July 12, 2017

Change Your Perspective with the Laowa Magic Shift

Venus Optics Laowa has released a shift converter for E-Mount that can help you alter the perspective of your images.

When most filmmakers think of "tilt/shift" the first thing they picture is dramatically shifting the depth of field to create effects that distort our sense of scale, such as the famous rowing scene in The Social Network. However, ask any filmmaker and they'll remind you that the shift part of "tilt/shift" is just as important, since shifting the field of view of the lens can allow for powerful distortion correction. When working with wide angle lenses and doing architectural photography, the ability to shift perspective so that a buildings lines run parallel, instead of converging, is very useful—and that is just what you get from the Magic Shift.

As can be seen in the video above, not only is the effect quite dramatic, it can also be done dynamically within a single video shot. While the ergonomics and design of the lens don't seem to be designed with dynamic switching-in-shot in mind, when done with care there is the potential to create a dramatic shift in perspective within a single frame. It would require tilting the tripod head against the lens shift, however, so it'll take some practice.

Credit: Laowa

The adapter adds space between the lens and the camera body, so you need to adapt from another format to E; you can't simply use your current E-mount lens. It'll first be shipping with the EF mount on front, allowing the use of EF mount glass on your E frame camera, and will eventually be available for Nikon AI mounts.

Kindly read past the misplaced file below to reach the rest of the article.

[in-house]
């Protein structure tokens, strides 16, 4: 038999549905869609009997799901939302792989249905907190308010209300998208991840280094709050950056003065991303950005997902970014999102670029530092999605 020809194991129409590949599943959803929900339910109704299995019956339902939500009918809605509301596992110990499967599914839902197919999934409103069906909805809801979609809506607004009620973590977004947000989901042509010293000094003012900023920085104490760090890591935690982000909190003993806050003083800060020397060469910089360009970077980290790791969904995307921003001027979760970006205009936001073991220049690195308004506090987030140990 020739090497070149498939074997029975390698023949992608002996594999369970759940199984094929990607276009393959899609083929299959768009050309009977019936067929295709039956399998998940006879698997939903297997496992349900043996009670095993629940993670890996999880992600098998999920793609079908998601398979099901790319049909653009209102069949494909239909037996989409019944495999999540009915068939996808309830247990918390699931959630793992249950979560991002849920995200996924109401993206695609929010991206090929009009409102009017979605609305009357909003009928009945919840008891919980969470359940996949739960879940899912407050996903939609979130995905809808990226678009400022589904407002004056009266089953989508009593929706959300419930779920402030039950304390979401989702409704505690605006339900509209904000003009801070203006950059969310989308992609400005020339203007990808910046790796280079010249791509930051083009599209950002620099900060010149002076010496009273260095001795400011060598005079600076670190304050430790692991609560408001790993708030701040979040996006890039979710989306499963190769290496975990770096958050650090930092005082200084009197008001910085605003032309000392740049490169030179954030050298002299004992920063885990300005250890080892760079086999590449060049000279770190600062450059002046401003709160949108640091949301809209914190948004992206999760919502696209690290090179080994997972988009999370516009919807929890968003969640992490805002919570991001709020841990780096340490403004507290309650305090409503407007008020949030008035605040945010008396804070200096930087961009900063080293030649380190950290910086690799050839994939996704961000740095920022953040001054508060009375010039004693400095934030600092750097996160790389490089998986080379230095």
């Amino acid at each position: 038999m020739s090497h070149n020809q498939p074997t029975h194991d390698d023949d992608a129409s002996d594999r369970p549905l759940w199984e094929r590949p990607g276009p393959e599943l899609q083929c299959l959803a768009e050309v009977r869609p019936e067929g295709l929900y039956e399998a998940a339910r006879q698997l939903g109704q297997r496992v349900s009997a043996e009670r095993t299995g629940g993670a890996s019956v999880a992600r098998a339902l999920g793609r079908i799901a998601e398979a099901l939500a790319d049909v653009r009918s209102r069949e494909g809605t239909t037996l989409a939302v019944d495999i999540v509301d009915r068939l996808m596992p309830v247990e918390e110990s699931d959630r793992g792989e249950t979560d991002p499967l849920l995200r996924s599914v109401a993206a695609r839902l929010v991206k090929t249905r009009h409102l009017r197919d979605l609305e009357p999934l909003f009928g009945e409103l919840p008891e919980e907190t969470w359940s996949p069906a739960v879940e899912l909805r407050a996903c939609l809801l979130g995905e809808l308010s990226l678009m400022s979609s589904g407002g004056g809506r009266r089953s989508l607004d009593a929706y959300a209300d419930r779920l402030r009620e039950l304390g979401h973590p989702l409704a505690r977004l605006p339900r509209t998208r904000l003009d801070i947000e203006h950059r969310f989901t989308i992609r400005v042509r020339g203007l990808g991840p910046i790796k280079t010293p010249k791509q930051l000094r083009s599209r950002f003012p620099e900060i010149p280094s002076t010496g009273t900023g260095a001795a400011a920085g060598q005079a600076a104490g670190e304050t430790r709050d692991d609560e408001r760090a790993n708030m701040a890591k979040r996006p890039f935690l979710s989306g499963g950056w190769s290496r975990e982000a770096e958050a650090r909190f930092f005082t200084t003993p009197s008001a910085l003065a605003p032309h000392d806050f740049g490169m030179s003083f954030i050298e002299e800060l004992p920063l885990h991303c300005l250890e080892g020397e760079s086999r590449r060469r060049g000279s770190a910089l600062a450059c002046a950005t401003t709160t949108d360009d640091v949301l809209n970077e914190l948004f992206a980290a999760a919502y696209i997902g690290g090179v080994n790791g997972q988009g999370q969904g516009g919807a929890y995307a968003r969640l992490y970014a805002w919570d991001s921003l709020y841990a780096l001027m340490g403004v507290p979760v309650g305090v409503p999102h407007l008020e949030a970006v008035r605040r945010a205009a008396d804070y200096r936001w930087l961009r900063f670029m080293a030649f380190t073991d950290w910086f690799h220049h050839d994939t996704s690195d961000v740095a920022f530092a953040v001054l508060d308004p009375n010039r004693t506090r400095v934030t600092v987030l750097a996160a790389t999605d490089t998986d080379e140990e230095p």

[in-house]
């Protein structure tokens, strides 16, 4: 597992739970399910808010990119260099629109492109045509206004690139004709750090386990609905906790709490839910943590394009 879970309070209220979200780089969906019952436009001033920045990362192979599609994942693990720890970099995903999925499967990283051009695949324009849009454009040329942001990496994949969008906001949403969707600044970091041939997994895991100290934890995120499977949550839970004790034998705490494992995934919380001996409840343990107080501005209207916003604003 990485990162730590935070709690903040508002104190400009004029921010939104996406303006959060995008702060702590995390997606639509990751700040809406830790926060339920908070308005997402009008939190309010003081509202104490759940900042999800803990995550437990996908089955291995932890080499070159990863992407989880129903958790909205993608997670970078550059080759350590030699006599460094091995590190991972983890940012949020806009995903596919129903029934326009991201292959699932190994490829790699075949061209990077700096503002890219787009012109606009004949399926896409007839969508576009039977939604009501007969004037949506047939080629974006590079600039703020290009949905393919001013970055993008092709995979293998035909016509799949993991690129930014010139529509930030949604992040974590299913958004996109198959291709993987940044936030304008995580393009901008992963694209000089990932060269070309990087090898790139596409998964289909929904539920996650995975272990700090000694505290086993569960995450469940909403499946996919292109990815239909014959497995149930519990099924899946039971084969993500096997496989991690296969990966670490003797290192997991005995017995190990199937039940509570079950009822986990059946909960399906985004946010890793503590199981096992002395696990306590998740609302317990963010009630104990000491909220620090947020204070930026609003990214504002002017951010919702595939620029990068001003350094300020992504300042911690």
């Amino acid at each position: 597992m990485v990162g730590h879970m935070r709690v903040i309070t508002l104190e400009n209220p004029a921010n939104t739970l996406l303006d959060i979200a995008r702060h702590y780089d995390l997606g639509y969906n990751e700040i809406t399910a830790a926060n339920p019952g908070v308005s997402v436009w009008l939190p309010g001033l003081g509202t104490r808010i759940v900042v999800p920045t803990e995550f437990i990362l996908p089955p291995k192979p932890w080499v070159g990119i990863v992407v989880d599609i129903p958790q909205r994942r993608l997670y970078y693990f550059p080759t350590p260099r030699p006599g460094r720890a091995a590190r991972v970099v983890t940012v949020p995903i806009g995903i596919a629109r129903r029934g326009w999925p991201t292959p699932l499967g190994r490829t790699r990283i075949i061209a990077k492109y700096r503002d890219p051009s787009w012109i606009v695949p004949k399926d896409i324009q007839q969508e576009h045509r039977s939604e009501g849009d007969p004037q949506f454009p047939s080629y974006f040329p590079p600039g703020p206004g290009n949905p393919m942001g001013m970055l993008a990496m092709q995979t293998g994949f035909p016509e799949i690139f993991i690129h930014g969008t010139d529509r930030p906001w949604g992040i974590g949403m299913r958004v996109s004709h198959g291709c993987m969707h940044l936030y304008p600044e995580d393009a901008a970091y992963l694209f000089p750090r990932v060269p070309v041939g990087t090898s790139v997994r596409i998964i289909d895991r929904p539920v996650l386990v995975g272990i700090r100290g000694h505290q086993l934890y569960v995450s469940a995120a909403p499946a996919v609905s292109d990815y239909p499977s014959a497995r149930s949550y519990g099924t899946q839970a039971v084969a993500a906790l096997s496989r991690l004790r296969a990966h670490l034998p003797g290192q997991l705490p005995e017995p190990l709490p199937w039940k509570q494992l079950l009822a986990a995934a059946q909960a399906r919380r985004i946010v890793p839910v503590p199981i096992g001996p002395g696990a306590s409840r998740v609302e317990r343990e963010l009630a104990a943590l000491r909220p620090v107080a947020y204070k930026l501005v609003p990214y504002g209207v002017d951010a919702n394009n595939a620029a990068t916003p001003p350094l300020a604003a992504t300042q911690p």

At launch, the Magic Shift is designed to work with the Laowa 12mm f/2.8 Zero-D lens, which has a large image circle for full frame coverage that can be shifted on the E-mount sensor, but other large image circle ultra wide lenses should also work. It tends to be the case that the wider the lens, the smaller the image circle, so not all ultra wides will provide the coverage needed.

Credit: Laowa

Available for Pre-order now for $300 at the VenusLens.com site.

Tech Specs:

  • E-mount rear, EF mount front
  • Nikon AI mount front coming soon
  • Works with 12mm f/2.8 Zero-D from Laowa
  • 1 stop light loss
  • Converts 12mm to a 17mm f/4
  • +/- 10mm image shift
  • Horizontal or Vertical Orientation
  • 5 elements in 4 groups

Your Comment

8 Comments

Ok ... i guess i don't have enough experience ... i just don't see a real use for this.... Reminds of all the speciality one off kitchen gadgets that you don't need if you just learn to use your knife properly ... seems like more and more, video stuff is made and marketed to fix / clean up the mess you made, when what you should be doing is learning how to do things correctly in the first place ....just my two cents!

July 12, 2017 at 2:50PM

0
Reply